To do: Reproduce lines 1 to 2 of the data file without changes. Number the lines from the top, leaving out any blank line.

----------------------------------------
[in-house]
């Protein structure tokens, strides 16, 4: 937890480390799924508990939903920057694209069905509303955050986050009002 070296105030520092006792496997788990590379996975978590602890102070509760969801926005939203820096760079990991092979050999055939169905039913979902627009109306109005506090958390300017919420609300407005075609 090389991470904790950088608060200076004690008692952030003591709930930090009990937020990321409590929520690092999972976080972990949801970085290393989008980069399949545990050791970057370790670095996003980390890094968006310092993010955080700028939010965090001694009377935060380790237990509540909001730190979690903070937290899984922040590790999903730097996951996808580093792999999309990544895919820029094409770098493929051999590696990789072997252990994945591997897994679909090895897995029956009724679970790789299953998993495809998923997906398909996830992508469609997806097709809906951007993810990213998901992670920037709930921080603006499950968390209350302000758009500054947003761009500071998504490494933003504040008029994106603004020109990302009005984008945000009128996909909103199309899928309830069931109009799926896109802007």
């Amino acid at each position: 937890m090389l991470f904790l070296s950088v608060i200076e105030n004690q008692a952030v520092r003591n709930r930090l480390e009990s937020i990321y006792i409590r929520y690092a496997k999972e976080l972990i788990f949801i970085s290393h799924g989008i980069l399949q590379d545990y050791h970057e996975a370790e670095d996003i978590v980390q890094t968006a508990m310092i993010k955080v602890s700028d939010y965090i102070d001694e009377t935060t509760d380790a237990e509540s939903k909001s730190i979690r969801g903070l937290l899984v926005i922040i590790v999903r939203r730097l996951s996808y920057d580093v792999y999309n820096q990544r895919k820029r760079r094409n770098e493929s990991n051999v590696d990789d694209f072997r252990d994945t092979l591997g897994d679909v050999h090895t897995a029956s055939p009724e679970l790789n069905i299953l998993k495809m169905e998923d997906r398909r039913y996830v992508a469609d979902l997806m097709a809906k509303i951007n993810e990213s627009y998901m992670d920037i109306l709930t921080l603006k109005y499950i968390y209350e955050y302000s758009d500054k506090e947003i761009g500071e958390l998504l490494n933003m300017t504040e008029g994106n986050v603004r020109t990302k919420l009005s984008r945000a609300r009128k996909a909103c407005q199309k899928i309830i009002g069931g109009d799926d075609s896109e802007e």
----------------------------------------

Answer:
[in-house]
């Protein structure tokens, strides 16, 4: 937890480390799924508990939903920057694209069905509303955050986050009002 070296105030520092006792496997788990590379996975978590602890102070509760969801926005939203820096760079990991092979050999055939169905039913979902627009109306109005506090958390300017919420609300407005075609 090389991470904790950088608060200076004690008692952030003591709930930090009990937020990321409590929520690092999972976080972990949801970085290393989008980069399949545990050791970057370790670095996003980390890094968006310092993010955080700028939010965090001694009377935060380790237990509540909001730190979690903070937290899984922040590790999903730097996951996808580093792999999309990544895919820029094409770098493929051999590696990789072997252990994945591997897994679909090895897995029956009724679970790789299953998993495809998923997906398909996830992508469609997806097709809906951007993810990213998901992670920037709930921080603006499950968390209350302000758009500054947003761009500071998504490494933003504040008029994106603004020109990302009005984008945000009128996909909103199309899928309830069931109009799926896109802007």